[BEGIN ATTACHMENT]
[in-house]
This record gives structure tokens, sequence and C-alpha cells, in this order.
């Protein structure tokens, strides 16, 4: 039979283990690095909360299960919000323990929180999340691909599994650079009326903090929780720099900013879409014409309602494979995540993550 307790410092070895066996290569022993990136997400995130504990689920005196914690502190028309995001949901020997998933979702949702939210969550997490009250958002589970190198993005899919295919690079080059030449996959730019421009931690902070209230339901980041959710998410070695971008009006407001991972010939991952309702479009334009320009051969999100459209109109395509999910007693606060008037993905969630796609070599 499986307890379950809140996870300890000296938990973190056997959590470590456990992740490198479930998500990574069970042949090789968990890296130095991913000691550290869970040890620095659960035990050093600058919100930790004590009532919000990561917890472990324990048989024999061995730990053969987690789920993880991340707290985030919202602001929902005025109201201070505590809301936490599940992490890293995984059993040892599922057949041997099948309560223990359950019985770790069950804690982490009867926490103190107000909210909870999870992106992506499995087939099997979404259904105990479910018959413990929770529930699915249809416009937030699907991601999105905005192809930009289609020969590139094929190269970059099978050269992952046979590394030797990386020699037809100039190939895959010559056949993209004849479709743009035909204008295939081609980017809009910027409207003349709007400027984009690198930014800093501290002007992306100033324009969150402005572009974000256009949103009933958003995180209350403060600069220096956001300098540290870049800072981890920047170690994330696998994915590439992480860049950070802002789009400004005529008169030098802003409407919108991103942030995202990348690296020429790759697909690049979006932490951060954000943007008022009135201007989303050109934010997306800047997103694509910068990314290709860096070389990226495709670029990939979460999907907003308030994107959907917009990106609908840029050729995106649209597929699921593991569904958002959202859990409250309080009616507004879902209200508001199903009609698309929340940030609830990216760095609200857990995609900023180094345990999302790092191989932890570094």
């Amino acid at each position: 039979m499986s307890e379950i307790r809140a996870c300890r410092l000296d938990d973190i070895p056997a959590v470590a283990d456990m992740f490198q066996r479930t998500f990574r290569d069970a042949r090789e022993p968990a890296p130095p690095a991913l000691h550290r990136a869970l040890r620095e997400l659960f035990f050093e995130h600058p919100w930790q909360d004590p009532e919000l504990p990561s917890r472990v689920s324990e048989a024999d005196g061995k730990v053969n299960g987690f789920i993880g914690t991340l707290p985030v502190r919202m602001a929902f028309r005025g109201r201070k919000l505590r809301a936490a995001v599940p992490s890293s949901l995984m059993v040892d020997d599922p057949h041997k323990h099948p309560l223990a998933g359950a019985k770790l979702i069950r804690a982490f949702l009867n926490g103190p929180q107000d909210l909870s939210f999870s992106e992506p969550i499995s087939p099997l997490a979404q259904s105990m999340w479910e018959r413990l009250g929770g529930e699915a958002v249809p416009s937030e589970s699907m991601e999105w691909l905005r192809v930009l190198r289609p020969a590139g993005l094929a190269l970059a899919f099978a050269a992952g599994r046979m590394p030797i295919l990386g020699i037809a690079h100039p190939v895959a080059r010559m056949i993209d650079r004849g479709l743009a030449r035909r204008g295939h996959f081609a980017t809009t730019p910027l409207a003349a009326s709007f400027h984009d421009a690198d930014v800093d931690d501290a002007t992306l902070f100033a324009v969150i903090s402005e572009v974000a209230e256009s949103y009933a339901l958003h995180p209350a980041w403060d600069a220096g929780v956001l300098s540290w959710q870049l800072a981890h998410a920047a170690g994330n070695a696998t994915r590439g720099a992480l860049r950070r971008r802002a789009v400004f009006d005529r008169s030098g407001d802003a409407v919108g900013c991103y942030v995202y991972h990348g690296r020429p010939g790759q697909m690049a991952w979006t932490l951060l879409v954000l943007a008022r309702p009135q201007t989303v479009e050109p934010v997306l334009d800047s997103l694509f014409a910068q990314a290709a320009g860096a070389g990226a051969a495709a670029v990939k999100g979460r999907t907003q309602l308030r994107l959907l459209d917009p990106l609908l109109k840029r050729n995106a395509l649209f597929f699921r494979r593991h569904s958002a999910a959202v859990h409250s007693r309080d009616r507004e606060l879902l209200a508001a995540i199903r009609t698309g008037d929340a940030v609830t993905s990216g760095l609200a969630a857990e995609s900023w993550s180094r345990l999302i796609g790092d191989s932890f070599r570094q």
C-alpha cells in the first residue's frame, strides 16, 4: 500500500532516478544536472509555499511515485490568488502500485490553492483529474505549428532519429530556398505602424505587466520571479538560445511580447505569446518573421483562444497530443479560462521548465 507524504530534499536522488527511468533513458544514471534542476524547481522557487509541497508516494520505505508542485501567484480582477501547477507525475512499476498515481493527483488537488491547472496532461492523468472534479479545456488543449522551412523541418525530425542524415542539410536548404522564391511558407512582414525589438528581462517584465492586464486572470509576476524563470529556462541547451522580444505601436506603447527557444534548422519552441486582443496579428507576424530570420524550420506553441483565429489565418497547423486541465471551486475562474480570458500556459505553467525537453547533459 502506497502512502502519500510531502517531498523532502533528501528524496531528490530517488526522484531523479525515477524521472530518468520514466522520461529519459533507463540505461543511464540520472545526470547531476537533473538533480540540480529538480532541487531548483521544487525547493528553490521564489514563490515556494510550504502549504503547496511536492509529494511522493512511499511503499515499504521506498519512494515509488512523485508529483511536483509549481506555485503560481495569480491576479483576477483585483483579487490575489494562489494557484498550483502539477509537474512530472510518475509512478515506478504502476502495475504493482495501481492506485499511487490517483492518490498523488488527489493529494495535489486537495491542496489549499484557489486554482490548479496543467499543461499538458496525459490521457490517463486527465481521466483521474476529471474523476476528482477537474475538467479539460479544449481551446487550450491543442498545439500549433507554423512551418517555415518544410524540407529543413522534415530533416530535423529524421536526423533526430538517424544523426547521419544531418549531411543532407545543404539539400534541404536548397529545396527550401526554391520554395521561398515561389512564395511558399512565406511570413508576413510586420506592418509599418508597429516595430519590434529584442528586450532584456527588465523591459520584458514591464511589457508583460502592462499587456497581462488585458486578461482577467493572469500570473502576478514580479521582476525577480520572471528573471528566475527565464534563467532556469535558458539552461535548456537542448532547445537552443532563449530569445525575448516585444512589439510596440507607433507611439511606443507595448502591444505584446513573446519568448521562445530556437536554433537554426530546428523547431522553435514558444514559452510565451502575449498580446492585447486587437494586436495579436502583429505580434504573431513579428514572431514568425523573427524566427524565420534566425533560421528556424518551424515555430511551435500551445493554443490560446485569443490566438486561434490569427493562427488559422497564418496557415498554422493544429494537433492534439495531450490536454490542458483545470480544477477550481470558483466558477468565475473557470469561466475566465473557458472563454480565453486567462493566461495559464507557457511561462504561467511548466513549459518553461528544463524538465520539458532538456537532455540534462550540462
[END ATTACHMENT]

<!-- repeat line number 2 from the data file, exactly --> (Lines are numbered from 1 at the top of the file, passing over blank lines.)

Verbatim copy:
This record gives structure tokens, sequence and C-alpha cells, in this order.